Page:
Yesterday Tim Cook stood up and announced that there was “one more thing”. We expected it, but after months of speculation, the Apple Watch (thankfully not called the “iWatch”) was unveiled.
No doubt we’ll soon see in-depth breakdowns of the inner workings of the device itself and benchmarking results with its competitors.
We’ll also see the bizarre hatred that any and all Apple devices generate from Android fanboys, and also the equally baffling blind love from the Apple fanboys. No real surprises there.
The Apple Watch is not the first smart watch. As a company, Apple firmly avoid the MVP model and instead wait to present a product that will generally woo the masses. Make no mistake, the Apple Watch will shift millions of units. In that sense, it’s a game changer for wearable tech.
Current smart watches are gadgets for gadget lovers. It’s all a little weird. You may catch people giving you strange glances. Maybe a question or two directed at you and the occasional “ooooh”. Very few of those people will head to their local retail store to buy one though.
I imagine that at some point in 2015, you’ll hop on your train for your daily commute and you’ll see a crowd of people all sporting the Apple Watch. They’ll be a variety of colours and straps and they’ll be on the wrists of every demographic you can think of. This isn’t because it’s the best smart watch, or the prettiest, but because it’s got the full brand juggernaut of Apple behind it and they sure as hell know how to sell a product.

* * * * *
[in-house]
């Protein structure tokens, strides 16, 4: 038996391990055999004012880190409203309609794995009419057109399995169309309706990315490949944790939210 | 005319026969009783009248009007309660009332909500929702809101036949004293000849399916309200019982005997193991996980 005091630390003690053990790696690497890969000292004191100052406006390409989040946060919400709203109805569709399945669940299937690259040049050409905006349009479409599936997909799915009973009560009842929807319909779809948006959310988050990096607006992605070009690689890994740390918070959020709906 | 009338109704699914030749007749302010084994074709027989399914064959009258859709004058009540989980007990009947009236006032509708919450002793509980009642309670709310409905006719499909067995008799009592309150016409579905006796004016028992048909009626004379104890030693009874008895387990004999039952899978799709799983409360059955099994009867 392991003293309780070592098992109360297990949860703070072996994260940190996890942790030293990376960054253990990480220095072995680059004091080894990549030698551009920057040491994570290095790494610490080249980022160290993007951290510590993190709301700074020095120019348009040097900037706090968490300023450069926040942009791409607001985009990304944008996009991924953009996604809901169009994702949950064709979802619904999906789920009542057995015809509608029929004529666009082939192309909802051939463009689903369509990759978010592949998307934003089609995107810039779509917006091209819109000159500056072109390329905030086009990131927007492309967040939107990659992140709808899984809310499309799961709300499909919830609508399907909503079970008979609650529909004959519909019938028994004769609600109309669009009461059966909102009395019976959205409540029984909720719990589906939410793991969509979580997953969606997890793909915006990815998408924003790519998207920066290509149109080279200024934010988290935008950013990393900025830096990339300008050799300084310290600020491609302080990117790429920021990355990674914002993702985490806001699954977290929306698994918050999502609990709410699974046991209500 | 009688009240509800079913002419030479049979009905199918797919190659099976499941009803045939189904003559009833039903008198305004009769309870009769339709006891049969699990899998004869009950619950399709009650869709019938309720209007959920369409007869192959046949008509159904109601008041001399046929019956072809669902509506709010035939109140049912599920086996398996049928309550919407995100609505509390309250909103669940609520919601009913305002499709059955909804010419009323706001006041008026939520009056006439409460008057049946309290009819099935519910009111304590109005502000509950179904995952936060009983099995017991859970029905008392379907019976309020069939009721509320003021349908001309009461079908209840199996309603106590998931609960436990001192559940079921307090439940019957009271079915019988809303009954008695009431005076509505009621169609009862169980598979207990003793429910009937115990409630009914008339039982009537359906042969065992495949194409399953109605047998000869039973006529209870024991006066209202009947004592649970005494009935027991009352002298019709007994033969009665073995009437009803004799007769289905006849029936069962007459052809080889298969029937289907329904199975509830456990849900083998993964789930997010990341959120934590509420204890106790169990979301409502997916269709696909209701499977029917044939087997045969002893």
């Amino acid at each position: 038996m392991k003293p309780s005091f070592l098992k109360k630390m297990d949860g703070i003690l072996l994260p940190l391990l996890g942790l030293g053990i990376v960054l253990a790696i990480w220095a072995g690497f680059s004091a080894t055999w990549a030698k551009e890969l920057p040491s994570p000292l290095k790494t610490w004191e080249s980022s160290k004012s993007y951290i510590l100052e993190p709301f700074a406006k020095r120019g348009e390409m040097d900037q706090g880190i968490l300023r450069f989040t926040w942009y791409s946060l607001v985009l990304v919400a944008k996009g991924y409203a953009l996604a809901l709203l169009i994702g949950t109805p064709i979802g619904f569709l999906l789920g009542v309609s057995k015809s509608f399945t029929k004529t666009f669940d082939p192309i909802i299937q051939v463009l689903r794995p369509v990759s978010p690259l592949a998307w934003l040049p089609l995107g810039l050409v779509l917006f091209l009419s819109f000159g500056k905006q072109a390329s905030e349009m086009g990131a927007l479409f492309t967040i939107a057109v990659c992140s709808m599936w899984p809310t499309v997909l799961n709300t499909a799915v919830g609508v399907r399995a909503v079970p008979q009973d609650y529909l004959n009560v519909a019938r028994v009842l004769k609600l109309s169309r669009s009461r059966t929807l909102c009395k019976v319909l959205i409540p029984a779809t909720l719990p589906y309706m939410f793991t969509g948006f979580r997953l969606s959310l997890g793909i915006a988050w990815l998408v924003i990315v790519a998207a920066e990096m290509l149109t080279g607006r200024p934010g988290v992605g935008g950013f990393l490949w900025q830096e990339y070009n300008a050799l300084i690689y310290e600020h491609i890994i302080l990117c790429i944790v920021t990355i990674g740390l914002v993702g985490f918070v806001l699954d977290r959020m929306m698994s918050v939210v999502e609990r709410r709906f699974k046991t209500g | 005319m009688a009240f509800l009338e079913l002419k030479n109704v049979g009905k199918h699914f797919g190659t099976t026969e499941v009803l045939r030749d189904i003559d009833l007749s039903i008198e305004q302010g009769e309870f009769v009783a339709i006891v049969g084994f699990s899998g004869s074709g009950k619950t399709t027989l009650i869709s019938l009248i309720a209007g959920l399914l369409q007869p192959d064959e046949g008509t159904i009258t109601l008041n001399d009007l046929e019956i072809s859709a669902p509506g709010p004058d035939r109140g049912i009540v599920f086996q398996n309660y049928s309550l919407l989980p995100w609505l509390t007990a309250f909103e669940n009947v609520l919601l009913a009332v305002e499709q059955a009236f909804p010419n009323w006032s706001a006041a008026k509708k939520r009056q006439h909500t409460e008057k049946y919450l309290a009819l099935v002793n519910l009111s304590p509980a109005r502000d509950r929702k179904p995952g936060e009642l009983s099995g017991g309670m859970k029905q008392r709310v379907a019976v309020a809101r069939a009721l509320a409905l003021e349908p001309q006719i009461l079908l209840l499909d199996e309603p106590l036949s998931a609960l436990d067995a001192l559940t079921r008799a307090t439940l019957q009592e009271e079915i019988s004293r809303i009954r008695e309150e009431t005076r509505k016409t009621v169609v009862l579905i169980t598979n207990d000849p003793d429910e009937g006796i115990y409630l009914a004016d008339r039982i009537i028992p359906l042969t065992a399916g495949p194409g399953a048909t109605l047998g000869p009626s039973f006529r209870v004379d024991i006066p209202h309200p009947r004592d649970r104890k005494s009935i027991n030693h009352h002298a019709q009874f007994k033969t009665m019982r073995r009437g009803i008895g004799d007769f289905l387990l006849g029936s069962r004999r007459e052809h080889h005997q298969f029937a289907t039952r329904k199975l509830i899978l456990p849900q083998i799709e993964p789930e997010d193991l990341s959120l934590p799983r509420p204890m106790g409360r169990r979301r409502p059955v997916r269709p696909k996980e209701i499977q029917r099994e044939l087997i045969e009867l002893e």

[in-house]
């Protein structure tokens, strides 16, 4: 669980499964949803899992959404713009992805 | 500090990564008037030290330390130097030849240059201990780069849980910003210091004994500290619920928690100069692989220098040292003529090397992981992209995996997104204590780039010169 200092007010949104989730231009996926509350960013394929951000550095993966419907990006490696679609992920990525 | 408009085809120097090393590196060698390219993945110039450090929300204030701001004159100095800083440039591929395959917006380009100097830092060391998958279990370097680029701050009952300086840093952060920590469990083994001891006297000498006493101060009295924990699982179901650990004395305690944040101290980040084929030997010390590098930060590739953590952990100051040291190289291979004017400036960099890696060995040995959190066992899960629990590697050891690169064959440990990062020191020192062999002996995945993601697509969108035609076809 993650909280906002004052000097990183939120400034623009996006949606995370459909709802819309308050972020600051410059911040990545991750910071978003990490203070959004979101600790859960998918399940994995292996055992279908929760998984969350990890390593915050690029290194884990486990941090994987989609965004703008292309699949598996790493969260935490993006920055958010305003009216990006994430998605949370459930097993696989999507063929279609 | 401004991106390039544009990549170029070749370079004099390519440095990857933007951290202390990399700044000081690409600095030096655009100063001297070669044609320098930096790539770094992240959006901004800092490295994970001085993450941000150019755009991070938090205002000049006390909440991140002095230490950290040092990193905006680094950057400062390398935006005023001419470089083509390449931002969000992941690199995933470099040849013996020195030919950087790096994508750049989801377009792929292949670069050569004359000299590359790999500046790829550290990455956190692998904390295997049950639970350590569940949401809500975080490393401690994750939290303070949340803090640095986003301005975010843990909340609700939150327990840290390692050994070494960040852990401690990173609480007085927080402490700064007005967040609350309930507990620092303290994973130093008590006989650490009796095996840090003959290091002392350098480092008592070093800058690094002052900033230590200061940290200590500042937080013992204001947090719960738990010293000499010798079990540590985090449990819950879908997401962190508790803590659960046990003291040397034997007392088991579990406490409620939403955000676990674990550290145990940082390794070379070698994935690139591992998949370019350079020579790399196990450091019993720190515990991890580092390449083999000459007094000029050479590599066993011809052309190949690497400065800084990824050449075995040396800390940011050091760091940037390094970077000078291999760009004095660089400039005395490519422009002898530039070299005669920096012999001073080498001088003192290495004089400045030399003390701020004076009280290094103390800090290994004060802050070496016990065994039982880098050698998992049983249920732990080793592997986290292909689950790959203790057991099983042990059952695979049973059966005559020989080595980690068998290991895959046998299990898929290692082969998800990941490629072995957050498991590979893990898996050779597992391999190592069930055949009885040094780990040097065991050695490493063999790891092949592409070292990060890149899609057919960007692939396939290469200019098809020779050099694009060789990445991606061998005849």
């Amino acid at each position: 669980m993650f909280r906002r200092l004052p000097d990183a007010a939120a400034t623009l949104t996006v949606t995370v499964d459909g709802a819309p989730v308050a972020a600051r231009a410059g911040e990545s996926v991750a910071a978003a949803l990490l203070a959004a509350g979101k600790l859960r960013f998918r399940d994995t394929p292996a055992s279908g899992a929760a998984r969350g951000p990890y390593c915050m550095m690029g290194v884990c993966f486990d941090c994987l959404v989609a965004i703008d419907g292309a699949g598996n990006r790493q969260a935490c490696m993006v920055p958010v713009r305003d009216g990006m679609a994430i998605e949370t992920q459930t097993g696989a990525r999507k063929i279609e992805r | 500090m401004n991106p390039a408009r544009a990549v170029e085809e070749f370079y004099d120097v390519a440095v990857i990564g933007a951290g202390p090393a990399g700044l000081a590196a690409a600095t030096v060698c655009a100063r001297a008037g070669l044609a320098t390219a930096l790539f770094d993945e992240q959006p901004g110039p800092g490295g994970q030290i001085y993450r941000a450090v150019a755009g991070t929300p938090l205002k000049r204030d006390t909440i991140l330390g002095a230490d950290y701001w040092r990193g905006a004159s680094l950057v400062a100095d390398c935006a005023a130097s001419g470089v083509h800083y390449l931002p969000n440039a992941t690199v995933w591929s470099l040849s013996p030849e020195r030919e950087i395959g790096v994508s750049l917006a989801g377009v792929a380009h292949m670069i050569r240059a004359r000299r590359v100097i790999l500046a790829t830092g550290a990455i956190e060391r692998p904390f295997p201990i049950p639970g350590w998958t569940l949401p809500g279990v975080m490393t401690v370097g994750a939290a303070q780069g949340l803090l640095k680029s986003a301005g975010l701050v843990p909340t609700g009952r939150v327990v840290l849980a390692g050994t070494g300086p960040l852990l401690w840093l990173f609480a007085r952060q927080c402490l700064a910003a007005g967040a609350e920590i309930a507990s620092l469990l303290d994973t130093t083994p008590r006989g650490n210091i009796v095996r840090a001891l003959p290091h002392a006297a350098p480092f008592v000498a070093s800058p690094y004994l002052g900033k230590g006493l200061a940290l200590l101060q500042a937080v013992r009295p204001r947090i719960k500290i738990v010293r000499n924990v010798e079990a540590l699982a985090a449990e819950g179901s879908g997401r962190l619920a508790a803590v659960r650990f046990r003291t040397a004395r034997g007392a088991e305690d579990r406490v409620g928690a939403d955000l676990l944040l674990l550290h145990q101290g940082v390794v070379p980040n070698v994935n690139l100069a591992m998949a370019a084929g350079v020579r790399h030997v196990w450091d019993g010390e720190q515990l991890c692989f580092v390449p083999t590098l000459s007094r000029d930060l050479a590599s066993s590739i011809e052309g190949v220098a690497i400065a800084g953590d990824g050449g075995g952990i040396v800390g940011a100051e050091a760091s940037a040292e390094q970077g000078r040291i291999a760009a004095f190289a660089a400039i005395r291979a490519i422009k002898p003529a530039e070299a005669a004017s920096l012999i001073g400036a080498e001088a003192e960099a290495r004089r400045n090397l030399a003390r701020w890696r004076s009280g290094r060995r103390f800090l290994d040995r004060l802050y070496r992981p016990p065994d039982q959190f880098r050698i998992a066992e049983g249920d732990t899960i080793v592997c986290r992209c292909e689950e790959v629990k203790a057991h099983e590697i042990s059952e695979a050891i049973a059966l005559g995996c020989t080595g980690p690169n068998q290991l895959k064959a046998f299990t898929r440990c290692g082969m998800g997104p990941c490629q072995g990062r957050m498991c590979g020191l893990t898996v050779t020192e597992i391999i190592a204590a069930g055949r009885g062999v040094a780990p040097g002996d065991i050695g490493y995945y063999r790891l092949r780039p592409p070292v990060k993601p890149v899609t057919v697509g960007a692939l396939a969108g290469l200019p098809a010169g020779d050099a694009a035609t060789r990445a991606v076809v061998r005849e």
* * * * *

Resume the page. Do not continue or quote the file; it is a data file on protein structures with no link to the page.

A few things stood out for me. Apple were clearly marketing the device for the casual user. Examples of use were simple communication between friends; arranging lunch dates and browsing cinema listings. Everyday tasks for normal people.
His and her sizes, a multitude of colours and strap choices mean that it really is the smart watch for everyone.
A crucial factor behind the success of the Apple Watch will be how well it fits in with the wider Apple ecosystem. I imagine that after a couple weeks of it being strapped to your wrist you won’t remember how you managed without it. That is Apple’s speciality.
And then of course, there are the 3rd party apps. They’re the driving force behind the iPhone and iPad and it will be exciting to see what developers can dream up, and plough resources into, if the Apple Watch really does shift large quantities of units. I can’t wait to start designing for it with the guys at Degree 53.
My happiest moment of the whole night though was the sight of a new typeface in use for the Apple Watch. We’ve not seen much of it, but it has similarities to the lovely FF DIN. Apple have confirmed that it’s a bespoke typeface made in-house, and I’m hoping we might finally see a shift away from Helvetica Neue. I’ve been hammering on about how poor a choice Helvetica Neue is for a UI ever since it was foolishly introduced alongside iOS7 and Mavericks.
For now though, relax. Head out with your loved one to a restaurant with the knowledge that for the next month or two you won’t be glancing around a room of people all staring at their wrists instead of, you know, actually talking to one another.